Rhythmic pulsations of the delta Scuti stars reveal their secrets, study says

A team of astronomers, including researchers from the University of Birmingham, UK, and the University of Sydney, Australia, have unlocked the secrets of a large class of young pulsating stars — delta Scuti stars — by carefully listening to their natural resonances. The team’s findings are reported in the journal Nature.

Whilst the measurement of pulsations — the basis of astroseismology allowing astronomers to test models of stellar evolution, have been extremely successful on a range of different classes of stars, delta Scuti stars present seemingly random pulsations. This has made it extremely difficult for scientists to interpret the pulsations and gather clues about the internal structures of this class of star.

“Previously we were finding too many jumbled up notes to understand these pulsating stars properly,” says Professor Tim Bedding from the University of Sydney, lead author of the paper. “It was a mess, like listening to a cat walking on a piano.”

The team was able to use brightness measurements from NASA’s Transiting Exoplanet Survey Satellite (TESS) space telescope and data from the NASA Kepler Mission to uncover a subset of delta Scuti stars whose pulsations are more ordered than the cacophony of the others.

“The incredibly precise data from NASA’s TESS mission have allowed us to cut through the noise. Now we can detect structure, more like listening to nice chords being played on the piano,” Bedding adds. “This definitive identification of pulsation modes opens up a new way by which we can determine the masses, ages and internal structures of these stars.”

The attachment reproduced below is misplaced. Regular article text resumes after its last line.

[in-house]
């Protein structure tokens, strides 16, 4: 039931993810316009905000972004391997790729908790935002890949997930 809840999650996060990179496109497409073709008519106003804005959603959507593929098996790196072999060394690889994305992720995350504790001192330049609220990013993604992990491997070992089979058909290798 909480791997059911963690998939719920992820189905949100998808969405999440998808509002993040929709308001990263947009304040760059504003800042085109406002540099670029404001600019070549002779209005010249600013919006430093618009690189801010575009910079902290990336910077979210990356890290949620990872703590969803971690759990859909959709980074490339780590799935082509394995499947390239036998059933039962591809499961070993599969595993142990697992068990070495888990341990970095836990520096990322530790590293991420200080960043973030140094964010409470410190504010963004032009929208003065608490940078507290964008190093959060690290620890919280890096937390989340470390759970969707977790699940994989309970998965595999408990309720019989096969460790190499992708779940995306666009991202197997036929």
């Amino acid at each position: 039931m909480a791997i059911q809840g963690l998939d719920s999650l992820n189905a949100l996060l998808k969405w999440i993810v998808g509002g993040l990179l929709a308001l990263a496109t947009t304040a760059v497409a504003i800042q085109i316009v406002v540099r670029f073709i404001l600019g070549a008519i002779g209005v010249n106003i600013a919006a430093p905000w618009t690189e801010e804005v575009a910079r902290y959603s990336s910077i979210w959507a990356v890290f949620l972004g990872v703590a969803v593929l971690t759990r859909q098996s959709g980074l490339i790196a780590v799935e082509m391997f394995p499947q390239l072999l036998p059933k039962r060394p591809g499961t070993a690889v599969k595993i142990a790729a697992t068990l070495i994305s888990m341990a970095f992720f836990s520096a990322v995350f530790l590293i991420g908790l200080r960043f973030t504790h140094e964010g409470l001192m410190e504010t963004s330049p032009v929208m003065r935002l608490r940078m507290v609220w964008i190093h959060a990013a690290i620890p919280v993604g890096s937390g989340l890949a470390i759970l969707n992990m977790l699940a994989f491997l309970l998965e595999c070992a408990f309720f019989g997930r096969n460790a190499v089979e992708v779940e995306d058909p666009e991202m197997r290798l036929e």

The ordered spectral output of these 60 intermediate-sized stars — ranging between 1.5 to 2.5 times the mass of the Sun — has the potential to allow researchers to make major headway in understanding delta Scuti stars. In turn, granting an insight into the interior workings of trillions of stars across the cosmos.

In order to conduct their research, the team had to process 92,000 light curves from the stars in question, which are located between 600–1400 light-years from Earth. This allowed them to measure the star’s brightness over time.

“We had to cut through the noise, leaving us with the clear patterns of the 60 stars identified in the study,” explains Daniel Hey, a PhD student at the University of Sydney, and co-author of the paper who designed the software that processed the data from TESS. “Using the open-source Python library, Lightkurve, we managed to process all of the light curve data on my university desktop computer in a just few days.”

The stars which the team examined seem to be younger than their older counterparts which display a more random signature of pulsations.

“This fits the picture in which we know pulsation spectra tend to get more complicated as stars age,” explains co-author Dr Warrick Ball, from the School of Physics and Astronomy at Birmingham. “The youngest stars, therefore, give us our best shot at finding ordered spectra.”

Seeing beneath the surface of stars with astroseismology

Retrieving data about the conditions beneath the surface of stars once may have appeared to be something out of the reach of astronomy, but thanks to the development of asteroseismology, this has become a reality.

“Asteroseismology is the method we use to reveal the usually hidden interiors of stars,” explains Dr Tanda Li, one of the paper’s co-authors, also from the Birmingham institution. “It has yielded a wealth of fascinating insights on many types of stars, including the Sun.”

With regards to our star, astroseismology has given us an understanding of how its sunspots and solar flares, as well as giving astronomers an idea of movement deep within its structure, its elemental composition, temperature and even how it produces neutrinos — ghostly particles which barely interact with matter.